About the program

100 Dialogs Therapy: an approach to attain conversational fluency (April 10, 2009)
The approach was developed in an attempt to create a language immersion environment for people who otherwise are not exposed to a variety of native speakers in day-to-day situations, but who wish to improve their conversational fluency. It has been my observation that often times new immigrants come into the country already having some previous - sometimes substantial - exposure to the language - usually in the form of highschool and/or university language programs. However they often still experience significant difficulties speaking and understanding the language in regular day-to-day communications with native speakers despite the fact that they may already have some knowledge of grammar and often extensive vocabulary that would be otherwise sufficient to carry on a regular conversation. "So what's the problem?" - I asked myself.
I discovered that simply learning vocabulary may help us understand written materials but it does not automatically allow us to fluently converse in day-to-day life, contrary to a popular belief. Saturating your mind with foreign words and grammar rules somehow does not translate (no pun intended) into conversational fluency. Apparently our mind is set up in such a way that the vocabulary we learn through traditional learning methods (by memorizing words or using flashcards) gets stored in a long term memory (like a database) which is searched through whenever we run into a visual image of this word (printed in the newspaper, for example). We see the written word, then we recognize it and then our mind searches our "database" for the meaning until it finds the match - that's how visual recognition works. However, I have reasons to believe that this method becomes ineffective when it comes to real-time speaking and understanding. I think this is what happens:
Searching through the database in a manner described above takes time. Maybe a second or two to find the match. When we have some printed text in front of us 1-2 seconds is not that big a deal. It allows us to line up all the words we need and then understand the entire phrase. However, when we hear the same word in a conversation and our mind launches the same mechanism one second to find a word is just a bit too long. As a result we miss the train of thought, then quickly find that we lose the thread of the entire conversation and that often triggers fear of misunderstanding the other person which in turn often shuts the brain down completely.
Often we find that if we have a dialog before our eyes in a printed form we have no problem understanding it. However when we hear the same dialog in a conversation or on tape we often feel completely lost. Matching the visual image of the word with its meaning is what our mind is conditioned to do but it becomes extremely difficult when you can't actually see the word (or phrase). That's when I think our mind stumbles and that's why it takes longer for it to process it.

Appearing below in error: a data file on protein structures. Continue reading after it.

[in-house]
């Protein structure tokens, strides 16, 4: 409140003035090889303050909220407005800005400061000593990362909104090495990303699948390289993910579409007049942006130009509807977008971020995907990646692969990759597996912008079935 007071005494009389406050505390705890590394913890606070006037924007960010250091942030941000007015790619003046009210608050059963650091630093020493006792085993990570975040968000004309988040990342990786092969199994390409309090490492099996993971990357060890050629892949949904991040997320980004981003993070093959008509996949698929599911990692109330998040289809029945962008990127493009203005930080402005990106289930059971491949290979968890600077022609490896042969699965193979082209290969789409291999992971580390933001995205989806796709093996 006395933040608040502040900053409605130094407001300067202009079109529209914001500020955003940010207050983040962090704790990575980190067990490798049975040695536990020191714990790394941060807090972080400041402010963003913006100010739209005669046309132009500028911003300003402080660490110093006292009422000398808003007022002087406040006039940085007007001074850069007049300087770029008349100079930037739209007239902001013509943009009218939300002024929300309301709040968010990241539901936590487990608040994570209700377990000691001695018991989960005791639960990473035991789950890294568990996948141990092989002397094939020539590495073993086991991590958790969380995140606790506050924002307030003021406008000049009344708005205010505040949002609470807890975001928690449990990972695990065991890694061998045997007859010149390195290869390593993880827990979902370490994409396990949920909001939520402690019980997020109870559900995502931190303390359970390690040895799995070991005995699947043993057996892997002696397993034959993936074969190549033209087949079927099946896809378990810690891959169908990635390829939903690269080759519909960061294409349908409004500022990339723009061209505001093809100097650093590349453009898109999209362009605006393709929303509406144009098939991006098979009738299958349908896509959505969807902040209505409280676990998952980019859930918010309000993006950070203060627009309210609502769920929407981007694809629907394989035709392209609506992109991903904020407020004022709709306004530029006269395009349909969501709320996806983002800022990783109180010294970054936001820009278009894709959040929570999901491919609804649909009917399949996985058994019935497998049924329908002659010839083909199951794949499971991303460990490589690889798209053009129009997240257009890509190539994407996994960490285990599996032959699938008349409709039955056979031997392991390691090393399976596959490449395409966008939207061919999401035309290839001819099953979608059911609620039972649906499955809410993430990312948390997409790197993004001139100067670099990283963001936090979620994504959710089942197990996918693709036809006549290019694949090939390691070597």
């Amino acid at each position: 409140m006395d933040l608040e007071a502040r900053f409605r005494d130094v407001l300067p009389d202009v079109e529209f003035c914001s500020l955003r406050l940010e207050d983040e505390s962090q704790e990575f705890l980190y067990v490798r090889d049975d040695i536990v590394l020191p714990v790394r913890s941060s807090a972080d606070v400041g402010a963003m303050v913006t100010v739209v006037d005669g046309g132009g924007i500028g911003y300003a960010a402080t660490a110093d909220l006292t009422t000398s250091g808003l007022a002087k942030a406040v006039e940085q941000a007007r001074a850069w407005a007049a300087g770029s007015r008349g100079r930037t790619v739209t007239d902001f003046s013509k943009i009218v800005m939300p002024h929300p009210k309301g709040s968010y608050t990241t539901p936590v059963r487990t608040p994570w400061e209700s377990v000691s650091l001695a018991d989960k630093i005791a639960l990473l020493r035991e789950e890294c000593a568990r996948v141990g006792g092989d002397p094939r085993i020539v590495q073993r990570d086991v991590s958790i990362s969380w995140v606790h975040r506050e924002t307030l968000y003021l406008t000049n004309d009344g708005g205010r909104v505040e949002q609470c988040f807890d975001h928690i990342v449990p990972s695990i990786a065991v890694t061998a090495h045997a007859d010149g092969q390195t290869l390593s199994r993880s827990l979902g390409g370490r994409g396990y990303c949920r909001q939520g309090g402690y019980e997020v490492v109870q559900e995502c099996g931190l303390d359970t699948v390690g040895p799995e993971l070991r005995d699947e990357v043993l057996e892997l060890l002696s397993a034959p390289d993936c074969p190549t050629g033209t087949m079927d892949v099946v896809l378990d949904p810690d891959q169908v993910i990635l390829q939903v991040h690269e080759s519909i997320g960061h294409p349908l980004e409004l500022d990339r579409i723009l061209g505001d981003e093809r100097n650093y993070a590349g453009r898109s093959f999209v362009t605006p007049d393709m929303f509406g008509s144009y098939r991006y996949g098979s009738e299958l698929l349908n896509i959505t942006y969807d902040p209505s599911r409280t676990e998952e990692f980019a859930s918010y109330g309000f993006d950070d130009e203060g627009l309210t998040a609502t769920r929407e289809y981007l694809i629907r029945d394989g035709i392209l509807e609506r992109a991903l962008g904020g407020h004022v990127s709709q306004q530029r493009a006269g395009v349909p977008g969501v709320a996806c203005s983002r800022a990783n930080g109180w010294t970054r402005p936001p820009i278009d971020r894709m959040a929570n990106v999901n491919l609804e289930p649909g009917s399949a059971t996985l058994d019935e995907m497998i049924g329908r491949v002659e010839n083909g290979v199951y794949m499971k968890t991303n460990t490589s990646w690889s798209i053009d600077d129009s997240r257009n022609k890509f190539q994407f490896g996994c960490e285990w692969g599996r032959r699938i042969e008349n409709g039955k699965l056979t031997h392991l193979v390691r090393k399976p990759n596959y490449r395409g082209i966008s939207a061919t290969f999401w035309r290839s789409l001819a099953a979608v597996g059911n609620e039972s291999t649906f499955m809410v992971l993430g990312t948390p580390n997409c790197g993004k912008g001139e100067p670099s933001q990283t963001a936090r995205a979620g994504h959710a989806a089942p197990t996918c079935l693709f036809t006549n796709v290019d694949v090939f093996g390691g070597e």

This time becomes critical when we have to respond immediately. How can we do it then? Here's what I think happens. I think there's something like a cache or RAM (using computer language) that our mind has where it stores operative data that are immediately available to us. Those are phrases and verbal consructs on the "tip of our tongue". In order to reach conversational fluency and be able to respond immediately in a direct day-to-day communication we have to have that cache filled with phrases and colloquial formulas readily available and in the amount sufficient to carry on the majority of our every day conversations.
I believe that in order to attain conversational fluency in foreign language we have to fill our mind's "cache" with words, phrases and idioms that account for the majority of our day-to-day conversations. They have to be literally on "the tip of our tongue". Plus we should be able to recognize each phrase in its entirety momentarily without digging into our long-term memory.
Note 1: It's important to remember that we are not talking about reaching deep and profound knowledge of the language in general. Our focus is mainly on discovering ways to improve our basic conversational fluency in a foreign language.
Note 2: I am not trying to pretend as if this idea is brand new. There are other programs that are built around the concept of speaking and listening versus memorizing dull academic texts. The focus is on building contextual dialogs that are relevant to a person's day-to-day life in the country they wish to immerse to.